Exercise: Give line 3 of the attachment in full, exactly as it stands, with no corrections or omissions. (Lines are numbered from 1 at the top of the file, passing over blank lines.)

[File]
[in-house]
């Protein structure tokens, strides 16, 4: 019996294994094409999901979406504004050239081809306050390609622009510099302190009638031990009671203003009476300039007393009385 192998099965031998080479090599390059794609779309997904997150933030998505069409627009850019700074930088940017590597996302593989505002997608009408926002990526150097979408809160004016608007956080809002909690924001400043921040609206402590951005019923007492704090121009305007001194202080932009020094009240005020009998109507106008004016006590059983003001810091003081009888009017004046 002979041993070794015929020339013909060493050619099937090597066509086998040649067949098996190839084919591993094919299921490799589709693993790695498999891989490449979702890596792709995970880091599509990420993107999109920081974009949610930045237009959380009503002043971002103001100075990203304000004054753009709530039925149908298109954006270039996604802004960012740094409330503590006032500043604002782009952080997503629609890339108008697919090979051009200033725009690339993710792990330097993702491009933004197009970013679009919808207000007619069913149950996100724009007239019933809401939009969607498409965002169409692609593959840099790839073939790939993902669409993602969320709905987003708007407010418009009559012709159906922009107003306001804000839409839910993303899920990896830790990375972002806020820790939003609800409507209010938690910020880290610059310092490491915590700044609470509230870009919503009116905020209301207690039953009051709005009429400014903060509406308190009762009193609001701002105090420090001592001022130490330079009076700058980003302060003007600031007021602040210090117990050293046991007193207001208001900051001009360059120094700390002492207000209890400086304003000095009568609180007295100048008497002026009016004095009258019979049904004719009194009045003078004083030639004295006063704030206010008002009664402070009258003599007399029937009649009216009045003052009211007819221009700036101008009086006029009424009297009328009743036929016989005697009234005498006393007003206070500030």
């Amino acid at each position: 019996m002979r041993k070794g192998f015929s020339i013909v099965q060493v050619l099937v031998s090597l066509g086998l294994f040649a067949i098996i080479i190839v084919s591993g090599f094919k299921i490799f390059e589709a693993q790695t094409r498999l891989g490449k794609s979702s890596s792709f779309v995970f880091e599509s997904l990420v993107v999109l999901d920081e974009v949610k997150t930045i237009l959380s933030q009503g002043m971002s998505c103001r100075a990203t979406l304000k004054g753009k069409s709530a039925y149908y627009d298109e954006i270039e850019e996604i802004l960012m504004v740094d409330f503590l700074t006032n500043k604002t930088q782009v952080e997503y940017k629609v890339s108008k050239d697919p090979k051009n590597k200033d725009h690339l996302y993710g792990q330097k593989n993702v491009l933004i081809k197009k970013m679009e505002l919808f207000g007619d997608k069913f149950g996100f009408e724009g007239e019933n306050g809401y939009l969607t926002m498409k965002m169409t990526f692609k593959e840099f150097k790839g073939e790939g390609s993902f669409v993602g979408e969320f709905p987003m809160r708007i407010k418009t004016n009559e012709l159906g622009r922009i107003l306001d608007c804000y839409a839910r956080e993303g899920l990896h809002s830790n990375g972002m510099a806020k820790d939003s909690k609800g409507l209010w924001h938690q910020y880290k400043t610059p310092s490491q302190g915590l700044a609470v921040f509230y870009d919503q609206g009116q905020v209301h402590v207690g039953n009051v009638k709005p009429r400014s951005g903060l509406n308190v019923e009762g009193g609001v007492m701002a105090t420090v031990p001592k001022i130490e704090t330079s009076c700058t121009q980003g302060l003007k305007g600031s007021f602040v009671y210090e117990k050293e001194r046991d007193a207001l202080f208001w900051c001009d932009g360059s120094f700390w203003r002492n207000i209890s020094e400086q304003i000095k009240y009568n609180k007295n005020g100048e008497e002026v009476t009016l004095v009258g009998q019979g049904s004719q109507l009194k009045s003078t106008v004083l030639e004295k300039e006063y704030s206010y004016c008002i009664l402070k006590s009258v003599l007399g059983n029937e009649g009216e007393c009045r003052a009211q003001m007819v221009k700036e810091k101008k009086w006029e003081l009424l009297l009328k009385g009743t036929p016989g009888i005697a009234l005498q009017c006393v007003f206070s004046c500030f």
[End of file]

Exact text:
């Amino acid at each position: 019996m002979r041993k070794g192998f015929s020339i013909v099965q060493v050619l099937v031998s090597l066509g086998l294994f040649a067949i098996i080479i190839v084919s591993g090599f094919k299921i490799f390059e589709a693993q790695t094409r498999l891989g490449k794609s979702s890596s792709f779309v995970f880091e599509s997904l990420v993107v999109l999901d920081e974009v949610k997150t930045i237009l959380s933030q009503g002043m971002s998505c103001r100075a990203t979406l304000k004054g753009k069409s709530a039925y149908y627009d298109e954006i270039e850019e996604i802004l960012m504004v740094d409330f503590l700074t006032n500043k604002t930088q782009v952080e997503y940017k629609v890339s108008k050239d697919p090979k051009n590597k200033d725009h690339l996302y993710g792990q330097k593989n993702v491009l933004i081809k197009k970013m679009e505002l919808f207000g007619d997608k069913f149950g996100f009408e724009g007239e019933n306050g809401y939009l969607t926002m498409k965002m169409t990526f692609k593959e840099f150097k790839g073939e790939g390609s993902f669409v993602g979408e969320f709905p987003m809160r708007i407010k418009t004016n009559e012709l159906g622009r922009i107003l306001d608007c804000y839409a839910r956080e993303g899920l990896h809002s830790n990375g972002m510099a806020k820790d939003s909690k609800g409507l209010w924001h938690q910020y880290k400043t610059p310092s490491q302190g915590l700044a609470v921040f509230y870009d919503q609206g009116q905020v209301h402590v207690g039953n009051v009638k709005p009429r400014s951005g903060l509406n308190v019923e009762g009193g609001v007492m701002a105090t420090v031990p001592k001022i130490e704090t330079s009076c700058t121009q980003g302060l003007k305007g600031s007021f602040v009671y210090e117990k050293e001194r046991d007193a207001l202080f208001w900051c001009d932009g360059s120094f700390w203003r002492n207000i209890s020094e400086q304003i000095k009240y009568n609180k007295n005020g100048e008497e002026v009476t009016l004095v009258g009998q019979g049904s004719q109507l009194k009045s003078t106008v004083l030639e004295k300039e006063y704030s206010y004016c008002i009664l402070k006590s009258v003599l007399g059983n029937e009649g009216e007393c009045r003052a009211q003001m007819v221009k700036e810091k101008k009086w006029e003081l009424l009297l009328k009385g009743t036929p016989g009888i005697a009234l005498q009017c006393v007003f206070s004046c500030f």